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Three Topics for Your Kids to Explore This Summer

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Written by Monica

photo by me'nthedogs

Just because summer is here doesn’t mean the learning stops. Instead, it provides parents with a wonderful opportunity to let their kids explore subjects they may not normally be exposed to in school. Here are three topics your child may have fun learning about…

The Beach
Even if you don’t make it to the coast this summer, your children might enjoy discovering fun facts about the beach. From sand dollars to tidal waves, lighthouses to sea glass, this coastal habitat is full of exciting organisms and other objects. Beef up your child’s science skills by thinking up ways to extract salt from seawater, or let your child practice his math skills by letting him sort seashells.

Resources:
Seashore(One Small Square) by Donald Silver and Patricia Wynne. One Small Square is an excellent series of books featuring beautiful, full-color illustrations of each habitat and its creatures, as well as experiments and activities. Each book in this series is a picture field guide of the habitat for children and includes a glossary-index and resource list.

Seashore(Eyewitness Videos) by DK Publishing. DK’s award-winning Eyewitness Video series, now on DVD! From crashing waves and blasting winds to placid tide pools, discover what makes our coastlines so alluring to the masses of wildlife and humans who gather there in this video.

Seashore Life Nature Activity Book: Educational Games & Activities for Kids of All Ages (Children’s Nature Activity Book) by James Kavanagh. Designed to complement the K–12 curriculum, this entertaining activity book features dozens of nature-related games, quizzes, and classroom activities that engage children in seashore life, nature, and natural sciences.

The Stars
Exploring space is always a fascinating topic for kids. Learning about the planets in our solar system (Did you know Pluto is no longer considered a planet?), or the life of a star can capture a child’s imagination instantly. My children really love learning about the constellations and the stories behind each one.

Resources:
LeapFrog Tag Solar System Adventure Pack – If you have a TAG reader, this pack is a lot of fun and teaches about orbits, dwarf planets, comets, and much, much more.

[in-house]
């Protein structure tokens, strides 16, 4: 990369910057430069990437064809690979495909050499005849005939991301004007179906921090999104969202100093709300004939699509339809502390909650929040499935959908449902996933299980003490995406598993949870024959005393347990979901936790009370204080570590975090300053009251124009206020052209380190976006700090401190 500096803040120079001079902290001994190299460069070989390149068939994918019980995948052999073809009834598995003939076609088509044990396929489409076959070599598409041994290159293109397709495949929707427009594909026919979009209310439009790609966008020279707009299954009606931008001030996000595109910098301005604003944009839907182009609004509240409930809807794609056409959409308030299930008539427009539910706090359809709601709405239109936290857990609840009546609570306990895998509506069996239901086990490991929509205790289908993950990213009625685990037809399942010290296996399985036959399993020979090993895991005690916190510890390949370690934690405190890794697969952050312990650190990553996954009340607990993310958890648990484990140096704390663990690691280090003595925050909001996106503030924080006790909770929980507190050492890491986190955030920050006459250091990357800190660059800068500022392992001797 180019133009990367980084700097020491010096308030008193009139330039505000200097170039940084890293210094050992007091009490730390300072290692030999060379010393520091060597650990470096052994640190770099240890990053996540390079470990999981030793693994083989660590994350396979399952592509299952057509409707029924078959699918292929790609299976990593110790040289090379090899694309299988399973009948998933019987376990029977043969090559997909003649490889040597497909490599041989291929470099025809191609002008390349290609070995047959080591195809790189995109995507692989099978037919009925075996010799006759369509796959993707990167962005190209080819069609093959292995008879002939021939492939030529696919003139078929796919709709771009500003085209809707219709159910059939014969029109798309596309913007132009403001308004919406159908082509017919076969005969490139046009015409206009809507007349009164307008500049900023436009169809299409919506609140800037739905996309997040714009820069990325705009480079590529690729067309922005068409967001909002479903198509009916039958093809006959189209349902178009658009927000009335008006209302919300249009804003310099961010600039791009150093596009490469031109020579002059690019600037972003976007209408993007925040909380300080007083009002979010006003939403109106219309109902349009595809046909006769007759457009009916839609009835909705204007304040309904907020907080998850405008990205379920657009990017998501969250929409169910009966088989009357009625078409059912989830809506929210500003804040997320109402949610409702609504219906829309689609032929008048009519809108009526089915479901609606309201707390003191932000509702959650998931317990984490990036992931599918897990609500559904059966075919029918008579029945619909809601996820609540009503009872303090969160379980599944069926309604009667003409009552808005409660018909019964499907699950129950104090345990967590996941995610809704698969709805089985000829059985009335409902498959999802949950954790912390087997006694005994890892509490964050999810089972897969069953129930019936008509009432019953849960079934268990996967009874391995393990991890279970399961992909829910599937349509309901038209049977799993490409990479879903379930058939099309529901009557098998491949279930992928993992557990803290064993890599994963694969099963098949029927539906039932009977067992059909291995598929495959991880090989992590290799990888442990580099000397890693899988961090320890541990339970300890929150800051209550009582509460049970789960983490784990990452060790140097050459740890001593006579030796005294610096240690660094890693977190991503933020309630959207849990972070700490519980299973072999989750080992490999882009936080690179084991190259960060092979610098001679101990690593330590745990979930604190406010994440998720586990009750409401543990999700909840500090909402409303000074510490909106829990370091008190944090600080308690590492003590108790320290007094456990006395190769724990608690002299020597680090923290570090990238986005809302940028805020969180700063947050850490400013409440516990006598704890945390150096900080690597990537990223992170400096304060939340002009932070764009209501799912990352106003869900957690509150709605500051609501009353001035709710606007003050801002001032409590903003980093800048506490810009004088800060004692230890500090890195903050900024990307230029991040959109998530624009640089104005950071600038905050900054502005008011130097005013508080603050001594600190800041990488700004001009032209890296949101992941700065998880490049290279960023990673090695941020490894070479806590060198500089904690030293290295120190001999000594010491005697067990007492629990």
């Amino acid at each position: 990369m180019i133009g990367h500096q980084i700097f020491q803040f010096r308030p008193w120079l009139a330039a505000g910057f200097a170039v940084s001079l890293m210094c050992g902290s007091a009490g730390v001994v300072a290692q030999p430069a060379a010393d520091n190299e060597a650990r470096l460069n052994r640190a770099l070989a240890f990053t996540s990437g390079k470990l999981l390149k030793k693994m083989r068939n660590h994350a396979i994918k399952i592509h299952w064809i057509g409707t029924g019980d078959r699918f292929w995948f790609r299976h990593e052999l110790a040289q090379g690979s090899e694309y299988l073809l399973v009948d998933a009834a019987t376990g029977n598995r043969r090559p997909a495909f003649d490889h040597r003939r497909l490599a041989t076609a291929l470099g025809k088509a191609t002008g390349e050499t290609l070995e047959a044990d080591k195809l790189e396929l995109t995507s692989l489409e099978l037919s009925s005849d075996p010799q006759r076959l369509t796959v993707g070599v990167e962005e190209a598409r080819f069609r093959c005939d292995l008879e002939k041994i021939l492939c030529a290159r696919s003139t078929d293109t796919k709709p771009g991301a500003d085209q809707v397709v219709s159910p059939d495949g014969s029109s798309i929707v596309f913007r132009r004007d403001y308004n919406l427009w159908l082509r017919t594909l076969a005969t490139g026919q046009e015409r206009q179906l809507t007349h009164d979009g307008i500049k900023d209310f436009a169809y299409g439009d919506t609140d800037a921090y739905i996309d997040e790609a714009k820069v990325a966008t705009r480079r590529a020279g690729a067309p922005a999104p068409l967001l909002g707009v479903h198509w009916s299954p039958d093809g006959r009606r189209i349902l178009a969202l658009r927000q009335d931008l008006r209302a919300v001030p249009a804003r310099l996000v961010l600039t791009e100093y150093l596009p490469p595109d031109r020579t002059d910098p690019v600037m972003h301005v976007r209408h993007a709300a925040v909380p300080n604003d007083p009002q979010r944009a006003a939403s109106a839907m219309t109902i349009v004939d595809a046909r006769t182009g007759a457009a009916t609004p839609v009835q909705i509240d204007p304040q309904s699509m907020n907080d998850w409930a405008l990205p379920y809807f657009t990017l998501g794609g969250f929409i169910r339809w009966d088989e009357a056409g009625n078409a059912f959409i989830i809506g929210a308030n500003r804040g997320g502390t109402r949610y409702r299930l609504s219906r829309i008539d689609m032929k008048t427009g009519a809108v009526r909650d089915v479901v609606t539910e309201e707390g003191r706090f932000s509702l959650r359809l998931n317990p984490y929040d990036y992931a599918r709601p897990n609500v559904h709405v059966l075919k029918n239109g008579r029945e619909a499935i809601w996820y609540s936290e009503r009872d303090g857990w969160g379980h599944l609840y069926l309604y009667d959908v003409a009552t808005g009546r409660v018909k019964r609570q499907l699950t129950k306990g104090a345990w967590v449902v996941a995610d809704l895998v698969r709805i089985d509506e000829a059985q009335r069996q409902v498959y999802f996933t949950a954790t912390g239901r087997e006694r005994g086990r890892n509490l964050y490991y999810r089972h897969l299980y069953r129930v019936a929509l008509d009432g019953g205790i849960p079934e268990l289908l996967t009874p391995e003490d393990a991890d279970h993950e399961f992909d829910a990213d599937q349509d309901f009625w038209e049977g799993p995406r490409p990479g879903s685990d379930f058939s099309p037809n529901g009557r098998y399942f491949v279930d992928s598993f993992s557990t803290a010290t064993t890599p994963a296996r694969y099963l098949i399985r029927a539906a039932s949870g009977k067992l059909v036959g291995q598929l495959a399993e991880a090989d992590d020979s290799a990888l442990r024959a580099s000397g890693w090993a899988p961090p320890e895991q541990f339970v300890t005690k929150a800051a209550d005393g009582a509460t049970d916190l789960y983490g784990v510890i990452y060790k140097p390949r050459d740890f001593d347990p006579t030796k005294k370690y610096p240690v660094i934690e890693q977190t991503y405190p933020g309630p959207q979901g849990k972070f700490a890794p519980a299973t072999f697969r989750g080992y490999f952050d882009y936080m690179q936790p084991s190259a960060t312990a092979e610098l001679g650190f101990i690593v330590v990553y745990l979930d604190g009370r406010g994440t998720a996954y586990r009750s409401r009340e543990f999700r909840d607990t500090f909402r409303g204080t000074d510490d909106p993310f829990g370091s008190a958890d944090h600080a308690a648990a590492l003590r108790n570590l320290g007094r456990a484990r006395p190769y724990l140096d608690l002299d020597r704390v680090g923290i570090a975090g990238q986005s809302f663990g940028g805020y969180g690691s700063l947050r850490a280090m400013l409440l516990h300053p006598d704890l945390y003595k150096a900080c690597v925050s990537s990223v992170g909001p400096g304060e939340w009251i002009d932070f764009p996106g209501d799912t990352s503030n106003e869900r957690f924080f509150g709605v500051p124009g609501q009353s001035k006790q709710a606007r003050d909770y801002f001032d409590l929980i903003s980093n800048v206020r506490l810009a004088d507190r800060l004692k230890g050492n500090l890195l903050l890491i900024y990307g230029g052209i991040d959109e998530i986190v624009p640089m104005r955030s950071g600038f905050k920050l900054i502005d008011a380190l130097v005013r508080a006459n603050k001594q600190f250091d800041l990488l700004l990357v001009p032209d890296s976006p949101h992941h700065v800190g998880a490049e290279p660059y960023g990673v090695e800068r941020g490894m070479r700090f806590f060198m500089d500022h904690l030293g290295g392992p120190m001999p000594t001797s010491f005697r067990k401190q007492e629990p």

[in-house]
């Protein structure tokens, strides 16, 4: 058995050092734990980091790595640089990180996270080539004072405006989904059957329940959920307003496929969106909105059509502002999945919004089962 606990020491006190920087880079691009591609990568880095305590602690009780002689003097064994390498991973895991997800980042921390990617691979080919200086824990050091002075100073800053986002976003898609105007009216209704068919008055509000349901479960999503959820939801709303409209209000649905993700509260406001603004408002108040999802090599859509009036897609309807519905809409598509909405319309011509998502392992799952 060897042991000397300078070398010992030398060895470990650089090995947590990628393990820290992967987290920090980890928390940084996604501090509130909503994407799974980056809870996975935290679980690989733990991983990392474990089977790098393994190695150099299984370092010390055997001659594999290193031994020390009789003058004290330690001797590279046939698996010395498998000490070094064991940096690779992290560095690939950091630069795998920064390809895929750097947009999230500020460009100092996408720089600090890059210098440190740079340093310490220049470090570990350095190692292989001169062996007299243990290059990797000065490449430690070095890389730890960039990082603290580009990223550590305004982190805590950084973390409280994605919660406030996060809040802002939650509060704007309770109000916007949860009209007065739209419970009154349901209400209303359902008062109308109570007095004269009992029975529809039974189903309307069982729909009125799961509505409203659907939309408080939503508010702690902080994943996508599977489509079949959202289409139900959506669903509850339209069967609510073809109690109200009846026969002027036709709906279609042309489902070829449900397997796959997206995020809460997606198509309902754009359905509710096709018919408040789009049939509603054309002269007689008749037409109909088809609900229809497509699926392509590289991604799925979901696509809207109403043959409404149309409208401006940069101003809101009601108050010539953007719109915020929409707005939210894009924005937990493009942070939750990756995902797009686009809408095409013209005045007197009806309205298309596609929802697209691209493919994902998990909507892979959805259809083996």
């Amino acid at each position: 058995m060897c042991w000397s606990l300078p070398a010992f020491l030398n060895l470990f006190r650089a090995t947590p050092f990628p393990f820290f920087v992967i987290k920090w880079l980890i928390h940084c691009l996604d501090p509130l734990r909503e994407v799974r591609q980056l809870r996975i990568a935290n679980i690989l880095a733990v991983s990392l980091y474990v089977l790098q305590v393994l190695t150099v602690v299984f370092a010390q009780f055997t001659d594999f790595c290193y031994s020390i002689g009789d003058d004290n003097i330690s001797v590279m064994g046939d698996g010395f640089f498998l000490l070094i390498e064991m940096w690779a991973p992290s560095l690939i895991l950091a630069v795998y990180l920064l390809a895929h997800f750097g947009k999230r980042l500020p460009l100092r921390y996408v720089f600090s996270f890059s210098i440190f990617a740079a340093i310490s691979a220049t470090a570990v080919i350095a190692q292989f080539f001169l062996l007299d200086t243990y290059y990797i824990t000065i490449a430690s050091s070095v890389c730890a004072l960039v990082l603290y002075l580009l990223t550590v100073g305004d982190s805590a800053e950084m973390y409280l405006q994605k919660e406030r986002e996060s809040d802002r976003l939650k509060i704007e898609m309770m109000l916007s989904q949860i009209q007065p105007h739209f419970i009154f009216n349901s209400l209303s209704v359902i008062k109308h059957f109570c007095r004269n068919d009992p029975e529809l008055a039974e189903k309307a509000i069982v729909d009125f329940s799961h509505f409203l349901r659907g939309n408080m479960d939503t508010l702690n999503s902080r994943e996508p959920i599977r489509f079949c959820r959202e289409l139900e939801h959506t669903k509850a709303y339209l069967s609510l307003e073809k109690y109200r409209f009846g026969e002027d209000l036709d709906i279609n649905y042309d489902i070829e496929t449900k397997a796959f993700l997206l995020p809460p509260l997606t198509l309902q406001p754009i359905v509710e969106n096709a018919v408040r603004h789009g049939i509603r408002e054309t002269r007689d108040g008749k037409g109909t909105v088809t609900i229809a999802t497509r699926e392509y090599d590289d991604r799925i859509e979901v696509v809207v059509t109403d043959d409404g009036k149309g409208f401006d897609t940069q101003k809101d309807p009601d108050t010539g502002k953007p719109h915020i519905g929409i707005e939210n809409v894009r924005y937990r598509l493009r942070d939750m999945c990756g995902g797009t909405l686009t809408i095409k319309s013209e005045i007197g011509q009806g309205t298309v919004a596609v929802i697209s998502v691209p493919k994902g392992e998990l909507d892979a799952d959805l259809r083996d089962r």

The Magic School Bus: The Secrets of Space by The Young Scientists Club – This fun activity pack lets your kids construct a night-vision flashlight, design a solar system mobile, build a constellation box, and draw constellation cards.

Leap Into Space (Kids Can!) by Nancy Castaldo. An out-of-this-world book with intriguing experiments, engaging illustrations, amazing facts, photographs of space, and lots of ideas for things to do. Perfect for children ages 8 – 13.

The Ocean
Down in the ocean lies an underwater world full of beauty and mystery. Help your children explore and discover the amazing creatures that live in the sea, as well as learn about how oceans are formed and why they are important for our planet.

Resources:
Professor Noggin’s Life in the Ocean – Card game that explores underwater life.

1-2-3 Draw Ocean Life by Freddie Levin – Each step is carefully shown and finished in full color.

Oceans: An Activity Guide for Ages 6-9 by Nancy Castaldo – You don’t have to be near the ocean to complete all of the activities in this book! Kids can carve a polar bear in soap, play an echolocation game, and test various ways to clean up an oil spill.

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Monica

Monica es la fundadora y publisher de MommyMaestra.com, un sitio para familias latinas que hacen educación en casa y también familias con niños en escuelas tradicionales que quieren un rol activo en la educación de sus hijos. Ganadora del premio "Mejor Bloguera Latina de Educación 2011" de LATISM.

  • Mia C

    You’re so right about this. I’ve noticed lately my girl likes to go out on the deck at nights and just look at the stars. I was planning to surprise her with a telescope, but I think I’m going to get her started with your recommendation, the LeapFrog Tag Solar System Adventure Pack. If I can get her to actually spend some time on learning about what fascinates her, then the next logical move would be to get her a telescope. I’ll try to make this summer a fun summer for her, but I’ll make sure to make this a learning experience as well.

    • http://www.MommyMaestra.com/ Monica

      Great Mia! I hope everyone realizes that learning doesn’t mean boring! My son loves the LF Solar System Adventure Pack so much. And a telescope would send him over the moon. :)

  • Ramon

    My vacation’s coming up and I’m taking my kids to the beach this summer! I’m going to buy the book Seashore and make it our little guide for the summer on the beach. I might just grab a used metal detector to make things more fun and interesting for my kids. I never thought of turning our vacation into our own little science trip, but this summer’s definitely going to be different.

    • http://www.MommyMaestra.com/ Monica

      A metal detector is such a good idea! Wish I had listed that. Have fun on vacation!

  • http://www.facebook.com/jenna.tomaszewski.35 Jenna Tomaszewski

    I’ve never heard of sea glass, now I have something to look into as well. I’m excited to see what those
    activities are like to see if I could use them for my preschoolers! I do love the beach theme, could certainly carry into the school year. 

    • http://www.MommyMaestra.com/ Monica

      I have never seen sea glass in person. But I have seen some beautiful pictures! And yes, this is definitely a theme that could be used in the classroom…